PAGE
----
Yahoo cut a better Microsoft deal than was feared at first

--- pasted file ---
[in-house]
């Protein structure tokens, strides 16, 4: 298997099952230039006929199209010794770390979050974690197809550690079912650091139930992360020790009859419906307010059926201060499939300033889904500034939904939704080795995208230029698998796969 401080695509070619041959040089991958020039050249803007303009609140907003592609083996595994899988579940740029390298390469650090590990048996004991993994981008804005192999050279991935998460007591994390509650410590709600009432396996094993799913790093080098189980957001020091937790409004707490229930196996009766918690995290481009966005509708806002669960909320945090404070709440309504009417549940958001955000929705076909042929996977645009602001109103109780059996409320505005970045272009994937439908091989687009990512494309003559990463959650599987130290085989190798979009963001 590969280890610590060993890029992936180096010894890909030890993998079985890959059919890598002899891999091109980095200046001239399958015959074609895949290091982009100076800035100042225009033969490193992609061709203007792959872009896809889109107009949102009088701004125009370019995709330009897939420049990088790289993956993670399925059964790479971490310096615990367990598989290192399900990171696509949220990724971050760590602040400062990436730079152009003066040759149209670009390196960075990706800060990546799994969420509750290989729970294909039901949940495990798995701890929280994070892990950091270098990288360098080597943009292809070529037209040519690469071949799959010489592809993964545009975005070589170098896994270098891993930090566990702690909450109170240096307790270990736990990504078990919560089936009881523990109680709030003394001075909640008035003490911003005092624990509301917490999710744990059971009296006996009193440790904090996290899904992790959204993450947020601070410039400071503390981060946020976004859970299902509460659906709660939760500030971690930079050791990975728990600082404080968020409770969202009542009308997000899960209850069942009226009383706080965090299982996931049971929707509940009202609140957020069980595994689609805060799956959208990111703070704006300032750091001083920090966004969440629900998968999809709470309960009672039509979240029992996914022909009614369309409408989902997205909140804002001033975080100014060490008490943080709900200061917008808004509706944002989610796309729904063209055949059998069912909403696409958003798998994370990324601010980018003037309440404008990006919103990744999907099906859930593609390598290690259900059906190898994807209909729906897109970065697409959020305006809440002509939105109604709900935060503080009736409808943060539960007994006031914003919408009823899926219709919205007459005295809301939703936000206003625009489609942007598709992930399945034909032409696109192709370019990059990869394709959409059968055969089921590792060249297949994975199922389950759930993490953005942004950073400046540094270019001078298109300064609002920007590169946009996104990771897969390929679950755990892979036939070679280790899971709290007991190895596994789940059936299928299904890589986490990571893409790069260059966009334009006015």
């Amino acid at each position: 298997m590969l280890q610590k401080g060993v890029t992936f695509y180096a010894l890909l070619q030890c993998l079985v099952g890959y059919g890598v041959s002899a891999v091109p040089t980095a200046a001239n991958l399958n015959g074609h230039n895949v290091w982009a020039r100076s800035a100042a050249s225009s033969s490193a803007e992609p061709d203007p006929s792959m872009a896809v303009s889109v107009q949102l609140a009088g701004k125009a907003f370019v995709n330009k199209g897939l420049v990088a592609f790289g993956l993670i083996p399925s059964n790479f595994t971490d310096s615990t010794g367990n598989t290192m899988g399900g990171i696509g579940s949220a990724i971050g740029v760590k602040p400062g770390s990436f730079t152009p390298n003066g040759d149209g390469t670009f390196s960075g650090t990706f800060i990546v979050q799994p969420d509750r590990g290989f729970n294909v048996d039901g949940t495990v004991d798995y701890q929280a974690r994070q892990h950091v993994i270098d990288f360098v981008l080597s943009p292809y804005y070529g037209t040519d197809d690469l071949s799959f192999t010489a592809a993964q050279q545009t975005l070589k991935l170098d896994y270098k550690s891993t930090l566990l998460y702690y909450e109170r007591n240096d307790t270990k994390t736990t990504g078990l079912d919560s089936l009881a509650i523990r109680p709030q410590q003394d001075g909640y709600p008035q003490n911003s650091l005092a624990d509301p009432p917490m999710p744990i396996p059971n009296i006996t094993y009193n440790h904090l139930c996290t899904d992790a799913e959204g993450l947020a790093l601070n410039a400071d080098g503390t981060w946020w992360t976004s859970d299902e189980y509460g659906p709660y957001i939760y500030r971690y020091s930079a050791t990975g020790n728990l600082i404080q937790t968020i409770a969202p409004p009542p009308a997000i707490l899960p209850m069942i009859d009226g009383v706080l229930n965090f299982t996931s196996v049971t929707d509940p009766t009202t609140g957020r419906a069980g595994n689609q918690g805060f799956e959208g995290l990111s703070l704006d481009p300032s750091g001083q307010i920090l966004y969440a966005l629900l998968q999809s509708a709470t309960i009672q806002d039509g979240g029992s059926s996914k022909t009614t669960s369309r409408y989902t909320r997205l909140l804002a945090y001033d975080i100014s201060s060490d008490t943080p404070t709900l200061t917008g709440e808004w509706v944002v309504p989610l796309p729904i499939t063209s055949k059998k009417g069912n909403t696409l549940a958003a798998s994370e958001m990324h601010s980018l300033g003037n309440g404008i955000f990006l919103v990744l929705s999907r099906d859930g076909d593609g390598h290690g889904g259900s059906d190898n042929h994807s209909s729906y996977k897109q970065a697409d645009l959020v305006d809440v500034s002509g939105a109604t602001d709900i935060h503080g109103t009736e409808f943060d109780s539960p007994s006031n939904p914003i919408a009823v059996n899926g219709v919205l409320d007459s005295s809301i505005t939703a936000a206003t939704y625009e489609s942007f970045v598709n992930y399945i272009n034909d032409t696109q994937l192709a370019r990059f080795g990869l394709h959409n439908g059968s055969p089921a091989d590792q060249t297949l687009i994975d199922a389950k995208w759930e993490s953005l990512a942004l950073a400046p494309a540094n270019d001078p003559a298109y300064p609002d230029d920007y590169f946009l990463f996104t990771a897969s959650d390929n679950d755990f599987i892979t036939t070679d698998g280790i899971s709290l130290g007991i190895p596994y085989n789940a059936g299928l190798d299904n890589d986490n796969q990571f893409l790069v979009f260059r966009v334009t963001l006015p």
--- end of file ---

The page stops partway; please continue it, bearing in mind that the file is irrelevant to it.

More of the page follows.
YAHOO&rsquo;S share price lifted yesterday, after a regulatory filing in the US showed its 10-year tie-up with Microsoft to be more beneficial to the business than originally thought.<br /><br />Under previously disclosed terms of the deal, announced last week, Microsoft&rsquo;s Bing search engine will power search queries on Yahoo&rsquo;s sites, while Yahoo will handle the sale of &ldquo;premium&rdquo; search ads to large advertisers for both sites.<br /><br />The partnership is forecast to generate income of $500m (&pound;305m) a year for Yahoo, which will keep 88 per cent of revenue generated on its own sites for the first five years and save around $200m.<br /><br />But Yahoo&rsquo;s shares had initially fallen on the news, as Wall Street expressed concern that the revenue share was lower than expected and a one-off payment of &pound;1bn-&pound;2bn had failed to materialise, making the deal look better for Microsoft than Yahoo.<br /><br />However, Yahoo&rsquo;s revenue share could increase to 93 per cent in the second half of the relationship if Microsoft opts to take back control of premium ad sales on its own sites. If Yahoo exercises the right to block the move, it&rsquo;s share will be reduced to 83 per cent.<br /><br />And if both firms agree to continue as they have for the first five years, Yahoo&rsquo;s share will rise to 90 per cent.<br /><br />The filing also shows that Yahoo can walk away from the deal if its revenue per search sinks below a set percentage of Google&rsquo;s. In addition, Microsoft will pay Yahoo $50m a year for three years to cover transition costs &ldquo;not otherwise covered&rdquo;.